Does the Python community really follow the philospy of "CommunityMatters?"

Discussion in 'Python' started by r, Jan 30, 2009.

  1. r

    r Guest

    I been around the list for a while and rubbed sholders with some
    pythonistas(some you would not beleieve if i told you) and i just
    don't see a community spirit here.

    Where are the community projects supporting Python? -- besides the
    core devlopment. Seem s that nobody is interested unless their pay-pal
    account is involved. I find this all quite disappointing.

    Also if anyone dares to mention that Python is a great language or
    better in this reguard or that, they get jumped and beat to death by
    their "so-called" brothers.

    AKAIK there is a group for every languge out there. C, Perl, Java,
    Ruby, etc, etc. This is comp.lang.python, if you don't like it, hang
    out in "comp.lang.whatever". Don't tell me or anybody "Comparing
    Python -> Perl is not allowed here!".
     
    r, Jan 30, 2009
    #1
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  2. Giampaolo Rodola', Jan 30, 2009
    #2
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  3. r

    alex23 Guest

    Seriously, how -old- are you? Twelve? Thirteen?
     
    alex23, Jan 30, 2009
    #3
  4. r

    r Guest

    Ah, my good friend alex23.
    Somehow -- when i was writing this post -- i knew you would drop in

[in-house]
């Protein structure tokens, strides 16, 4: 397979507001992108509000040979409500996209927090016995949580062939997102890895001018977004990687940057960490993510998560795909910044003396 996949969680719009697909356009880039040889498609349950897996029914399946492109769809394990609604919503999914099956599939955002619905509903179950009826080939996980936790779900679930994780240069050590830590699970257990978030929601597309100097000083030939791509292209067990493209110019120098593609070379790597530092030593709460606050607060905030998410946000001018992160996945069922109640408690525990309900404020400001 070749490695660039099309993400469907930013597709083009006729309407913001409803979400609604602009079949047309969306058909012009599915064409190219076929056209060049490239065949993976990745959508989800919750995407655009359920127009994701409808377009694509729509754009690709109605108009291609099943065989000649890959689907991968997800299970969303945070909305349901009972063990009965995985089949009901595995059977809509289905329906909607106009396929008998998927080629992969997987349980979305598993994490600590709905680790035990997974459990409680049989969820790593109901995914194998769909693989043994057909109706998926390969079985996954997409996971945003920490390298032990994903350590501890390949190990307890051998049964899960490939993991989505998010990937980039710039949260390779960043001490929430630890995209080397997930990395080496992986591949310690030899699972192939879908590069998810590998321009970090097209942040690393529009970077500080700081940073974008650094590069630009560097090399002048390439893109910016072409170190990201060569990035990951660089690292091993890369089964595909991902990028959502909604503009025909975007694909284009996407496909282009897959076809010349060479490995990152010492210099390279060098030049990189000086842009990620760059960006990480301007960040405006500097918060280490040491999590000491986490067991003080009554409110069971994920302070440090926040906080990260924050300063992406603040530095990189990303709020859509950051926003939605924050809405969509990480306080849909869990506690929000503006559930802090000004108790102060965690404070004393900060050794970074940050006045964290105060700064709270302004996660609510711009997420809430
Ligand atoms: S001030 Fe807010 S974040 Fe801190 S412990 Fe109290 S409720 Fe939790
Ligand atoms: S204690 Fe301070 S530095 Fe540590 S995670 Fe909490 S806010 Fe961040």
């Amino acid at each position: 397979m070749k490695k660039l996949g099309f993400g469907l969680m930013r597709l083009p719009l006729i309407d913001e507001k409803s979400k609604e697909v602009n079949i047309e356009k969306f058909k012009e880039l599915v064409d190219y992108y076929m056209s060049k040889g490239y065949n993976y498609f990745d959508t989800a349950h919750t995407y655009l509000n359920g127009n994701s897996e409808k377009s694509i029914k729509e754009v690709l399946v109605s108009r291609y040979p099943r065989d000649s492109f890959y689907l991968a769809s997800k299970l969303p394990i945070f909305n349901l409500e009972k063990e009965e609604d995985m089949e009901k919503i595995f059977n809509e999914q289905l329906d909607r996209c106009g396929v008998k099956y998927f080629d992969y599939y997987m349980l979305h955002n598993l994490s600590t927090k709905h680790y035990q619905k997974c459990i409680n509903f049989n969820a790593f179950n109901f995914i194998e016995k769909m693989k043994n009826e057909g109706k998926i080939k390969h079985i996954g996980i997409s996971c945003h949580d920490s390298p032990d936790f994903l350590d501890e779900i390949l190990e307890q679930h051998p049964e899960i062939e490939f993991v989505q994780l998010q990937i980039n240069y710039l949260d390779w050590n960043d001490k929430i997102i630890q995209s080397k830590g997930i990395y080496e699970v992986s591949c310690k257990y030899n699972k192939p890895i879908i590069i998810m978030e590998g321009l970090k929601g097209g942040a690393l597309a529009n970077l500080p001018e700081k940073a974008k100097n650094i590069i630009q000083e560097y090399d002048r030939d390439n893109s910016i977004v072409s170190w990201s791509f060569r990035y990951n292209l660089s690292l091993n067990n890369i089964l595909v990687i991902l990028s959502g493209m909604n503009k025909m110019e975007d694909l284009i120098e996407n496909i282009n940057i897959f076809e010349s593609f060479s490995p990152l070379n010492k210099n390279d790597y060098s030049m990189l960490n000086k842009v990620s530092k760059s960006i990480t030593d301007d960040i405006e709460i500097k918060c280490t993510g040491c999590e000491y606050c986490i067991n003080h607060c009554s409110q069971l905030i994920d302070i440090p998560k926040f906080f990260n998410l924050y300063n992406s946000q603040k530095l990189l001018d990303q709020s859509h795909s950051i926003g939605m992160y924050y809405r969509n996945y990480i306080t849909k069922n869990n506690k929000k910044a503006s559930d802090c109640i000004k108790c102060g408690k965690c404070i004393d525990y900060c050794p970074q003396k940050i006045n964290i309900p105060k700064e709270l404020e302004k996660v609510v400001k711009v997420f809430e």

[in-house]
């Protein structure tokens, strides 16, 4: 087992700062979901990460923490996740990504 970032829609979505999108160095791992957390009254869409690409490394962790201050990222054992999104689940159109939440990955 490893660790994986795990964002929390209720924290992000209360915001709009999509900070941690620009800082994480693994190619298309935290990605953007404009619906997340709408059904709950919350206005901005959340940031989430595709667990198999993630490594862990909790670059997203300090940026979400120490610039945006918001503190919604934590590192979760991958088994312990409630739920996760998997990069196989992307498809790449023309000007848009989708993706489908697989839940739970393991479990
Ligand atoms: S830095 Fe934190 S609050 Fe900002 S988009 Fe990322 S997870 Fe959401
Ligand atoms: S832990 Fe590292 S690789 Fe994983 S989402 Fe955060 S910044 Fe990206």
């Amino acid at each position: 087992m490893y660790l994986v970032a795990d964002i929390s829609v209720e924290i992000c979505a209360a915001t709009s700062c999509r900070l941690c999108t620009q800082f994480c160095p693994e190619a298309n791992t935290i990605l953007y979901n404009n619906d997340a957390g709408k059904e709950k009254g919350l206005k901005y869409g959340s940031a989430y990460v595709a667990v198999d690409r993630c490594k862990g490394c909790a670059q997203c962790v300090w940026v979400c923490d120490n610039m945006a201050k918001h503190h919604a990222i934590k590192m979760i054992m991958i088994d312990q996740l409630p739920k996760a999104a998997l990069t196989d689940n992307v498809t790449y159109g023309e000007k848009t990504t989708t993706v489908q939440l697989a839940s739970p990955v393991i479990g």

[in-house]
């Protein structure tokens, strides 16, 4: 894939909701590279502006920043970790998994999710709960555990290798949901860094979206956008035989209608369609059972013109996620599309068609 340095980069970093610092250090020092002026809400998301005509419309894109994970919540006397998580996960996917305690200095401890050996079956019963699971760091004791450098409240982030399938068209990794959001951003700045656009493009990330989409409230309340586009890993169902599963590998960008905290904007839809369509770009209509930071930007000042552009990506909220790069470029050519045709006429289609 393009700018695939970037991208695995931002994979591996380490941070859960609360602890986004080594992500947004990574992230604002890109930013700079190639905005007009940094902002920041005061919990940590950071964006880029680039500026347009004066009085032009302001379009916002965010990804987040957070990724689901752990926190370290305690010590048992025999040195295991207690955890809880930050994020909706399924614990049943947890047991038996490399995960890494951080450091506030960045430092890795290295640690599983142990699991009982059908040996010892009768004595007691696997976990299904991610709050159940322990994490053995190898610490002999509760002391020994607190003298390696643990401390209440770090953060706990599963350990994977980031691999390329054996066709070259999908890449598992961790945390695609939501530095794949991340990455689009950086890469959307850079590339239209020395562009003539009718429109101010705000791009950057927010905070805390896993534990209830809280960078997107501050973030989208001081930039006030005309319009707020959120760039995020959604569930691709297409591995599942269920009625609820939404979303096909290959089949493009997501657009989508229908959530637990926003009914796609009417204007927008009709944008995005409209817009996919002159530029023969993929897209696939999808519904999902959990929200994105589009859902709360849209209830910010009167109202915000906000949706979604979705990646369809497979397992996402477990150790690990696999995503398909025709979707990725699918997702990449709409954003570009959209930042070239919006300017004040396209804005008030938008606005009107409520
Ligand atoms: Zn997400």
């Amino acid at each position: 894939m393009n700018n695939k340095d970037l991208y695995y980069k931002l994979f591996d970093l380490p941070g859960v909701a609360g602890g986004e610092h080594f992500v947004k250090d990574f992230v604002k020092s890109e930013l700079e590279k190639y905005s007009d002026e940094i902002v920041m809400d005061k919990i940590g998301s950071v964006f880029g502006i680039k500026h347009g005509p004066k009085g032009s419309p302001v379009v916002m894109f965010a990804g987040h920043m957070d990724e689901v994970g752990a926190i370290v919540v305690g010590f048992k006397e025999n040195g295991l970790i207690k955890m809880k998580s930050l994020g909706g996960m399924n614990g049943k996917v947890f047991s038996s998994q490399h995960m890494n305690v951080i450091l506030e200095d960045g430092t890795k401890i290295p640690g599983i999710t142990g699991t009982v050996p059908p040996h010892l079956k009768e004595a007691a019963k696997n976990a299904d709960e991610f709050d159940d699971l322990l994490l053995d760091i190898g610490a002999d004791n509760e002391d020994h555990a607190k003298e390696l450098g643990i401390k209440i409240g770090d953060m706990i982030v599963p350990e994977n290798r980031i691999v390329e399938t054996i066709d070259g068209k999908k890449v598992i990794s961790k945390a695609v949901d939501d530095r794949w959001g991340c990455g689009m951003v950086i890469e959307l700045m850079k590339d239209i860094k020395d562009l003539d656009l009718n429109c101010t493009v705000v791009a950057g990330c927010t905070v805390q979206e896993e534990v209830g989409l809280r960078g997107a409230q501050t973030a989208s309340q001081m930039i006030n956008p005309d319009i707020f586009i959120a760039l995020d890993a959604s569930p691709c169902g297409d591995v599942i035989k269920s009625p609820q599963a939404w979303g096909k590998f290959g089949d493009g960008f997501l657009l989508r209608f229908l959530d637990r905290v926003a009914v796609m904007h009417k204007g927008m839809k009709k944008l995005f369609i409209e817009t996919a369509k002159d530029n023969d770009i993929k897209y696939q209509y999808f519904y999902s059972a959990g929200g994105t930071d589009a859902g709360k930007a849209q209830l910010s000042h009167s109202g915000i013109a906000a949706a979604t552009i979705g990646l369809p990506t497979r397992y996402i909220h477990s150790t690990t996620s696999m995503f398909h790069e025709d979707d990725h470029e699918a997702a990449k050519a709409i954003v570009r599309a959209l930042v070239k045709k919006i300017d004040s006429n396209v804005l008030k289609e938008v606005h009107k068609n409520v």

and i swear i do not have any ESP abilities -- somehow i just knew.

    While your here why don't we take a walk down memory lane. Let's go
    back to our first encounter -- Yes, that crazy thread(i won't utter
    the title here). Seems i was promoting the inclusion of the Python
    language in a revolutionary and promising application and you were
    very upset about it. Why, i really don't know because you never told
    me. The only thing i can remember is you wishing me dead -- if i
    recall your wish was to cut off oxygen supply to my brain.

    I can't help but wonder of the devious thoughts that toil away in your
    demented little mind right now. Of what demise shall i suffer this
    time alex23. But please alex, at least -try- to be a little more
    creative, if i am to meet my end, i would hate for it to be some worn-
    out old cliche'
     
    r, Jan 30, 2009